Winter Decision Offers Template for State Courts; Highlights Need for Federal Press Shield Law
By Christopher T. Handman and Sean Marotta, Hogan Lovells US LLP

Last Friday, New York City-based reporter Jana Winter was scheduled to appear in a Colorado courtroom.  There, she faced the possibility of indefinite jail time for refusing to name the confidential sources behind her story about James Holmes—the so-called “Batman” serial killer—who murdered 12 and wounded over 70 in a shooting spree at an Aurora, Colorado movie theater.

But a decision from New York’s highest court last month has ensured that Winter will not go to jail for simply doing her job.  On December 10, the New York Court of Appeals ruled that Winter did not have to choose between burning her sources and jail, citing New York’s strongest-in-the-nation press shield law.  The decision gives other states with similarly strong laws a way to protect their reporters from out-of-state criminal subpoenas, but the fact that Winter faced her dilemma at all underscores the need for a federal shield law that protects reporters nationwide.

Holmes sought Winter’s testimony because—he claimed—her sources violated a gag order imposed by the Colorado trial court.  But a Colorado defendant like Holmes has no constitutional right to subpoena a New York resident like Winter across state lines.  Instead, all 50 states have enacted a uniform, reciprocal statute that allows a court in one state to request that a court in another state compel one of its residents to travel to and testify in the requesting state.  Holmes invoked that procedure in his case, leaving it up to the New York courts to decide in the first instance whether to send Winter to Colorado.

Winter’s attorneys (full disclosure: we’re two of them) argued that Winter should not have to go to Colorado.  New York has an absolute shield law, meaning that no reporter—under any circumstances­—can be forced to testify about her confidential sources.  But on its face, that law did Winter no good because it applies only to testimony being compelled in a New York court.  And out in Colorado, if Winter were asked to reveal her sources, she would be protected by Colorado’s porous, qualified shield law.  Under that law, reporters can be forced to testify—even about confidential sources—if the court determines that a defendant’s interest in the reporter’s testimony outweighs the reporter and public’s First Amendment rights.   The difference between the two states’ shield laws makes a real difference in how news is gathered.  In New York, reporters’ sources know that their identity is safe, come what may.  In Colorado, sources have to live with the uncertainty that their identity may be unmasked by a court applying an indeterminate test.  The upshot is that sources are less willing to come forward with important, newsworthy information.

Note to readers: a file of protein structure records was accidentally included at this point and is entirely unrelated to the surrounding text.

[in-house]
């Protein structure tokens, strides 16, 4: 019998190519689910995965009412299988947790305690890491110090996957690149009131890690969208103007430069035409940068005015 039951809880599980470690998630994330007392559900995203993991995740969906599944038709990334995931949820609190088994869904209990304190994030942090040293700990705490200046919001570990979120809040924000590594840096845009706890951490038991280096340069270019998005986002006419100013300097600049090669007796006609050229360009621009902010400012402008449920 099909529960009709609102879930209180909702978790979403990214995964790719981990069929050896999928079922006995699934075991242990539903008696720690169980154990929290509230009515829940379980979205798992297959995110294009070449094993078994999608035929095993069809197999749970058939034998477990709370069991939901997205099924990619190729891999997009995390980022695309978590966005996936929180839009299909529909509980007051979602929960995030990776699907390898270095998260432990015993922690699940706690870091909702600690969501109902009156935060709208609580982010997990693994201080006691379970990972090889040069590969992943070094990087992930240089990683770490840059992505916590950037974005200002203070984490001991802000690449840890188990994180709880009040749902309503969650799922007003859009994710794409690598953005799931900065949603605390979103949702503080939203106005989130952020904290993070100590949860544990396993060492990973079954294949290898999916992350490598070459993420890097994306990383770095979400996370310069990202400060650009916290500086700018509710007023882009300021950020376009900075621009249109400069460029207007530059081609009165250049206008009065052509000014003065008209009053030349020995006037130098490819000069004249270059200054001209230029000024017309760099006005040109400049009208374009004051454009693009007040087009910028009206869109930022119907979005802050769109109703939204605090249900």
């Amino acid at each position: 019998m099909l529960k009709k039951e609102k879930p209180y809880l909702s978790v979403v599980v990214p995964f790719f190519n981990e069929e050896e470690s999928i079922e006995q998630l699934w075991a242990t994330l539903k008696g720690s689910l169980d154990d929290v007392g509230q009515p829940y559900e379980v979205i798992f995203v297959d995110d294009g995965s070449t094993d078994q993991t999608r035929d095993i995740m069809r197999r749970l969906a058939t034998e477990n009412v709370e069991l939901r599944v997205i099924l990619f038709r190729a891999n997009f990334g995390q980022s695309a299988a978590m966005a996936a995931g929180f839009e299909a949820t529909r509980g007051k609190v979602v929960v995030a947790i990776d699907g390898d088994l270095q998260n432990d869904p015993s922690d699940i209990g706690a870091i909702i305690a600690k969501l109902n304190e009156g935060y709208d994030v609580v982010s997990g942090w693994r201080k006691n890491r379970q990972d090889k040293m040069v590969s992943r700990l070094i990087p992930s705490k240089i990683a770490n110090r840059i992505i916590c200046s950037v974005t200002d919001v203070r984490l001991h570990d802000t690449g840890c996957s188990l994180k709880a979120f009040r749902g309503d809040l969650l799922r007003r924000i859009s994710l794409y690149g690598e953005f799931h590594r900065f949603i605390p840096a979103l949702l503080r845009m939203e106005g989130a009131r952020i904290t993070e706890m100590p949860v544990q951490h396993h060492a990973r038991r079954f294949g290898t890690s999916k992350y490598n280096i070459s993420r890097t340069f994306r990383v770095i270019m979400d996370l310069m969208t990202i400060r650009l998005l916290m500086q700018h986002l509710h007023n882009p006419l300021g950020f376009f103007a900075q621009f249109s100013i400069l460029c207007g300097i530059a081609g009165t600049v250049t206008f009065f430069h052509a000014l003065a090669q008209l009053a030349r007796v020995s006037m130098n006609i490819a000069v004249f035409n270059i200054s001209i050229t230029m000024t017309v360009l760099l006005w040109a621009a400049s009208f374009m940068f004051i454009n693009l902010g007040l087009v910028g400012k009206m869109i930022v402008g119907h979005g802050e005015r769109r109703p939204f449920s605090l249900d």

So the question for the New York Court of Appeals was whether the State’s strong public policy of press freedom should preclude a New York court from compelling a New York journalist to testify in a state where there was a very real risk she would be forced to reveal her confidential sources on pain of contempt.  A 4-3 majority of the New York Court of Appeals agreed it should.  The court held that Holmes’ request for Winter’s testimony “offended” New York’s “long tradition, with roots tracing back to the colonial era, of providing the utmost protection of freedom of the press.”  It therefore concluded that where a New York reporter’s testimony regarding her confidential sources is requested in a state without protections similar to New York’s, a New York court should refuse to order the reporter’s appearance.

The Court of Appeals’ opinion has rightly been called an “important decision” and a “milestone that is sure to be cited along with the Court’s other leading free press decisions.”  But the case’s importance goes far beyond Jana Winter and New York.

In particular, the Court observed that 16 other states—from Alabama to Pennsylvania—have adopted privilege statutes that provide absolute protection to a reporter’s confidential sources.  For these states and their courts, the Court of Appeals’ decision may prove persuasive should a journalist based there be asked to testify in a state without similarly strong protections.  Thus, the Court of Appeals’ opinion may influence the law well outside the Empire State.

At the same time, the Court of Appeals’ decision has significant limitations: it applies only in proceedings governed by New York state law.  If Winter were subpoenaed to reveal her sources before a federal grand jury in downtown Manhattan or served with Holmes’ subpoena while in Denver, she wouldn’t have New York’s shield law to protect her.

These limitations, the National Constitution Center has noted, “focus[] more attention on the need for a national shield law” that will protect reporters in state and federal courts across the country.  Although Jana Winter is lucky enough to avoid jail under this decision, other reporters—such as New York Times reporter James Risen—continue to fight to protect their anonymous sources.   A national shield law will make it so reporters do not have to risk jail for doing their jobs and keeping their promises to confidential sources.

The views expressed in this blog post are not necessarily those of TCP, its committees, or boards. 

Donate Now

US Constitution

Upcoming Events